Peanut Butter and Pickles

Sometimes at night I dream about Whole Foods. I’m gleefully running through the aisles piling food into my cart. The store has everything I need to make a shrimp, watermelon, and goat cheese salad and fish po’boys with tartar slaw and fried sweet potatoes. I wake up smiling and perhaps drooling a little on the pillow. Then I slowly realize where I am. I drag myself out of bed and prepare for the most irritating part of my day: going to the grocery store. Continue reading “Peanut Butter and Pickles”

The Last Day of School

Today was our last language lesson in Buenos Aires. Although we’ve only been taking them for two weeks, those two weeks have proved to be exhausting. Just sitting there for two hours every day trying to think in nothing but Spanish was mentally taxing, but we also had homework every night which was to read three articles in the newspaper, underline and identify the verbs, and then write summaries for each one. I am pleased to report, though, that even for such a short amount of time, my speaking has improved tremendously. At first I was very self-conscious, but then I read something that made me feel so much better. These are the instructions on the box containing a hairdryer that was made in China: Continue reading “The Last Day of School”

Language Lessons

Language lessons. Every time I hear those words I can’t help but hear them in the voice of the Asian kid who talks like Howard Cosell in Better Off Dead. But language lessons is what we have been doing this week—2 hours every day. We managed to find a very inexpensive private tutor who lives right down the street from us. On the day that we consulted with her before the lessons began, she asked us to buy a newspaper, read three articles each, and underline the verbs. When we got to our first lesson she proceeded to take us through some review and then had us read from the articles.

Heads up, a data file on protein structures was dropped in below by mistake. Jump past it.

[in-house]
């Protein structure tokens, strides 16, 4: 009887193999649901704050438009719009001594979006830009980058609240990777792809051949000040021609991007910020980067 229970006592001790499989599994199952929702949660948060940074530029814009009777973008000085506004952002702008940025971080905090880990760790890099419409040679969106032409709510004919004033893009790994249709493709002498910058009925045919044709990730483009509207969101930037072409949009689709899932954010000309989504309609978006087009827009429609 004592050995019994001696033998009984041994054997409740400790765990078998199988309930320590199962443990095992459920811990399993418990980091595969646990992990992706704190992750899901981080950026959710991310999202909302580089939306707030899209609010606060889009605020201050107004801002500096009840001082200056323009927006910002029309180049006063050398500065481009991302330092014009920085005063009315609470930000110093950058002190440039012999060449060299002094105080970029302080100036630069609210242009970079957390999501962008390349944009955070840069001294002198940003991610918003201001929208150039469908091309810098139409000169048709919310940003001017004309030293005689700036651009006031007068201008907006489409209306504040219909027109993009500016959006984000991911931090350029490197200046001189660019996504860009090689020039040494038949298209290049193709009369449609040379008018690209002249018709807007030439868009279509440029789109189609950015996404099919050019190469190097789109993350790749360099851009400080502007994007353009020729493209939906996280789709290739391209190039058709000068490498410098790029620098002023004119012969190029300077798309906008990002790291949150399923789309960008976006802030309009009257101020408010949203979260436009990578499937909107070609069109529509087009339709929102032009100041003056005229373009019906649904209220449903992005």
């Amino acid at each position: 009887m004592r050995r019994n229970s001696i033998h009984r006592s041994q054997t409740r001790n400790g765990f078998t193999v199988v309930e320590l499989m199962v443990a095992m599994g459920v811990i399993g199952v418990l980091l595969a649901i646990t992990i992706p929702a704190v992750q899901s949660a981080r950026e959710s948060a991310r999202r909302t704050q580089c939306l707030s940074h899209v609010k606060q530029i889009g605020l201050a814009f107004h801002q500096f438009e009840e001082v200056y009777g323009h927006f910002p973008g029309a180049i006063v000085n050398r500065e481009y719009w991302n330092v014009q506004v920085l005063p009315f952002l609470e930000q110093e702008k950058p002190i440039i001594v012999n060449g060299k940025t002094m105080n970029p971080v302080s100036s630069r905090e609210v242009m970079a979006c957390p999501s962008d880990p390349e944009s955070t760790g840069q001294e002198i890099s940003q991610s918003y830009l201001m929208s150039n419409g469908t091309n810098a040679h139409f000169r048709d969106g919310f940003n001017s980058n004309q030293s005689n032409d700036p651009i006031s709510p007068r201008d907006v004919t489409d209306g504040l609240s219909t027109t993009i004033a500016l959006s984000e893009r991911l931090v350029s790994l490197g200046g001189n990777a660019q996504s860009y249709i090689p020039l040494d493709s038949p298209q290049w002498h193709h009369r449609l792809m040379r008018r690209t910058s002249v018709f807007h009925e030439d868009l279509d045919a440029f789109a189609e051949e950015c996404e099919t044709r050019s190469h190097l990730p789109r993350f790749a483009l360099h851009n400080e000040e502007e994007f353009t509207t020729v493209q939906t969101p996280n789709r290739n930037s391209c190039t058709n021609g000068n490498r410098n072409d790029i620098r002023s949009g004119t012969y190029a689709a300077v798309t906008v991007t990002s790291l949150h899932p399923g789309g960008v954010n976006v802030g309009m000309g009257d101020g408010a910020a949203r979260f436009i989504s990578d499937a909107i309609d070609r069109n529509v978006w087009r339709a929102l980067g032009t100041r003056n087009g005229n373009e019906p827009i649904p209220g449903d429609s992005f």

In the classes that I teach, I have always found it particularly taxing to listen to kids read out loud when they are clearly bad at it. This is why we listen to the Shakespeare plays on CD and don’t read them out loud. I find it peculiar that those students who are the worst readers are usually the first volunteers to read out loud. They always want to be the character with the longest speech in the play or want to read long passages from novels without ceding control to anyone else. I will scan the classroom helplessly looking for another volunteer feeling like Ben Stein in Ferris Bueller’s Day Off. “Anyone?” I ask, purposely not looking in the direction of the frantically waving hand. “Anyone want to be Creon? Anyone?” Continue reading “Language Lessons”

Bright Christmas

Even though the Bay Area isn’t known for its white Christmases, nonetheless, as children of the Northern hemisphere, we have been conditioned by our holiday songs to expect at least a chill in the air come Christmastime. “Winter Wonderland.” “Frosty the Snowman.” “The Christmas Song.” “Jingle Bells.” “Let it Snow.” What the hell do people in the Southern hemisphere sing? Continue reading “Bright Christmas”